1/10/13: Triton Digital to deliver audio ads based on your online browsing history

Paul Maloney
January 10, 2013 - 12:05pm

If you spend any significant amount of time online, you're probably no longer surprised to visit a site and notice the display ads are relevant to your previous browsing. Say earlier in the day you were look at new cars online. Later you visit a unrelated website, and the ads you see all seem to be for the new Ford/Chevy/whatever.

Now Triton Digital has partnered with a company called eXelate to serve audio ads targeted to listeners based on previous web-browsing, "consumers’ online purchase intent,.. and behavioral propensities."

Here's how this departs from what we currently have: Targeted audio ads on Internet radio now are generally served based either on known demographic information (if a 34-year old woman in area code 54321 volunteers this demo info when registering with Pandora, for instance) or the context of the currently-served content (ads for trucks on a country music station, or ads for beer, or StubHub, on sports radio).

But now, as PaidContent explains, "the new data tools mean Ford might sell pick-ups after a teenybopper song because the company knows a listener was just looking at truck sites. Or Tampex may find occasions to pitch its products in the midst of a heavy-metal marathon."

PaidContent's coverage is here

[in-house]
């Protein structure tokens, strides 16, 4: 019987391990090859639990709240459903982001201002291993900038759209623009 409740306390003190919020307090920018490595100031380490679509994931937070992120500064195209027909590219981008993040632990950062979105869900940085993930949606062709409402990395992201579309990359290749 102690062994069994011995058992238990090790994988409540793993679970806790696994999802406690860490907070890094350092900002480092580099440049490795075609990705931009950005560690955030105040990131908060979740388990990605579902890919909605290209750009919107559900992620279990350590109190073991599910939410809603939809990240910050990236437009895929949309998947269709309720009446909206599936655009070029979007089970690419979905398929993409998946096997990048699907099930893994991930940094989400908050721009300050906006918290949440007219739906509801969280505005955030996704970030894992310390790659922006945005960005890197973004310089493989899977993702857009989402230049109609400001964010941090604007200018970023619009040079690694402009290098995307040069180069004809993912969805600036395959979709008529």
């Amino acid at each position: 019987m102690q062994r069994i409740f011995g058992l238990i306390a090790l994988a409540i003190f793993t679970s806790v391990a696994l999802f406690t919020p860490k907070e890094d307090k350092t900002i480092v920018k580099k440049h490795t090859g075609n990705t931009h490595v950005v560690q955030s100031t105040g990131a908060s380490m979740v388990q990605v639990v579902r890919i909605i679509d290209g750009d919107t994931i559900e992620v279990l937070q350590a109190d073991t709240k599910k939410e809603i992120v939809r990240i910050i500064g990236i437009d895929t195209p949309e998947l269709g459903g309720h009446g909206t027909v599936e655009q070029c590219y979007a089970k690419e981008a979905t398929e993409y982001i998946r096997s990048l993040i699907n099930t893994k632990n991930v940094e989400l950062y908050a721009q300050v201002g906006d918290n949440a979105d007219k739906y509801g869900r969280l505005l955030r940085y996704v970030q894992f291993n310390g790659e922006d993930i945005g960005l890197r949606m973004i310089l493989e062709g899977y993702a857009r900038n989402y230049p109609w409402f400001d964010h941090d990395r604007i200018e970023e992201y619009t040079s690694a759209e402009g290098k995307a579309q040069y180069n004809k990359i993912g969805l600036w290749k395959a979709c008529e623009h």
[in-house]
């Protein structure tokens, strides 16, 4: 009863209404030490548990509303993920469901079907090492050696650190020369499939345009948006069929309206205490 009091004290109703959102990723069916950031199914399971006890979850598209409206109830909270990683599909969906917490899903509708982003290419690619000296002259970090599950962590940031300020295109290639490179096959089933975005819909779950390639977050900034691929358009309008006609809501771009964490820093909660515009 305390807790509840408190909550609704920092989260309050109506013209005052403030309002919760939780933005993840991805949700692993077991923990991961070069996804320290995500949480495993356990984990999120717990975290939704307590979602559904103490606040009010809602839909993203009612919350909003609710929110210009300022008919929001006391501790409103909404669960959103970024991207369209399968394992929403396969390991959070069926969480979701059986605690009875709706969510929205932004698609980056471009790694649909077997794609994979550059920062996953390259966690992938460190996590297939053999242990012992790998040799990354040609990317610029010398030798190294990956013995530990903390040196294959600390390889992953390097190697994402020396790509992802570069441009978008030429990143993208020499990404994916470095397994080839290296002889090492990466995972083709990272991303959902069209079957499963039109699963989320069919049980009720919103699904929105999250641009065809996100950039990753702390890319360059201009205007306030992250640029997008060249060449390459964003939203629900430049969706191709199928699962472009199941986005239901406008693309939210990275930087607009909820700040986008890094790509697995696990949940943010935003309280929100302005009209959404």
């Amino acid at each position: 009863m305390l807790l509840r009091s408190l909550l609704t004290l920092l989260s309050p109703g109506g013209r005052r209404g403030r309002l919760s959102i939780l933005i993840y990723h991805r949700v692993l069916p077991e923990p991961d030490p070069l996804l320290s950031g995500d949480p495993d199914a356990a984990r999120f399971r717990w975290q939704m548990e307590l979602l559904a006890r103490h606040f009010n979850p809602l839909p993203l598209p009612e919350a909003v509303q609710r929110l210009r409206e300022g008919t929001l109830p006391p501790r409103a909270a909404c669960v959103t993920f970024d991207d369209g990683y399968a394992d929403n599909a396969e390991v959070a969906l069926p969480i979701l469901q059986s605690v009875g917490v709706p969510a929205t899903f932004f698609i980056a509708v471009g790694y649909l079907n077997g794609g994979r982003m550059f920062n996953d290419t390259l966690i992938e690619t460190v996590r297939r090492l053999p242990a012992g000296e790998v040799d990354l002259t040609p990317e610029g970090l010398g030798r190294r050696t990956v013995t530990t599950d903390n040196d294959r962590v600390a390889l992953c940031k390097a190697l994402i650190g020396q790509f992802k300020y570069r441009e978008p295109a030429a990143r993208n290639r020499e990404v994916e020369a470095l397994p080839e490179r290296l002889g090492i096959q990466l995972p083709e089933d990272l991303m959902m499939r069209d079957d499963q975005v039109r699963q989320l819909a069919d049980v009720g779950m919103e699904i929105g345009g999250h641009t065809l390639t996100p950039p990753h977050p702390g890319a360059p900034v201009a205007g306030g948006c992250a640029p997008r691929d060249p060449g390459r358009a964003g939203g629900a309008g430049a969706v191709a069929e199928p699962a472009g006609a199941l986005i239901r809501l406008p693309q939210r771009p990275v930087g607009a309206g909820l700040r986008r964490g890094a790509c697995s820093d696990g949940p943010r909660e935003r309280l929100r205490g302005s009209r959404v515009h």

Paul Maloney
January 10, 2013 - 12:05pm

Global (but so far, not U.S., see RAIN here) online streaming service Deezer seems to have come up with a unique way to deliver a listening experience based on your musical tastes: it'll follow you around at music festivals.

RFID (radio frequency identification) chips transmit data from whatever they're attached to, for automatic identification and tracking (it's quick and easy to inventory your warehouse if every piece of product has one of these tiny, low-cost chips attached).

Now, Deezer says, they'll use RFID wristbands for a new service called "Where Was I Last Night?"

"Through the use of RFID chips, Deezer will know every single spot you stood at a festival, what you were listening to and when, and play it all back to you the next day," reports Digital Music News.

Read more in Digital Music News here.

Paul Maloney
January 10, 2013 - 12:05pm

Streaming radio aggregator TuneIn and CBS Radio say they are "enhancing" their agreement that allows TuneIn to link to CBS Radio streams in its directory. TuneIn visitors will have access to the full roster of CBS Radio's 80 music stations, plus a selection of CBS "online-only" streams.

Recently, the broadcaster limited TuneIn to including sports, talk and news stations in its service (including its mobile apps), but kept CBS music station streams like KROQ, WCBS, and WXRT on the broadcaster's own Radio.com directory. In April of last year (here), CBS ended its refusal to let TuneIn carry any of its station streams (more here).

It's a non-exclusive agreement, and CBS Radio station streams will continue to be available online and through mobile devices via Radio.com.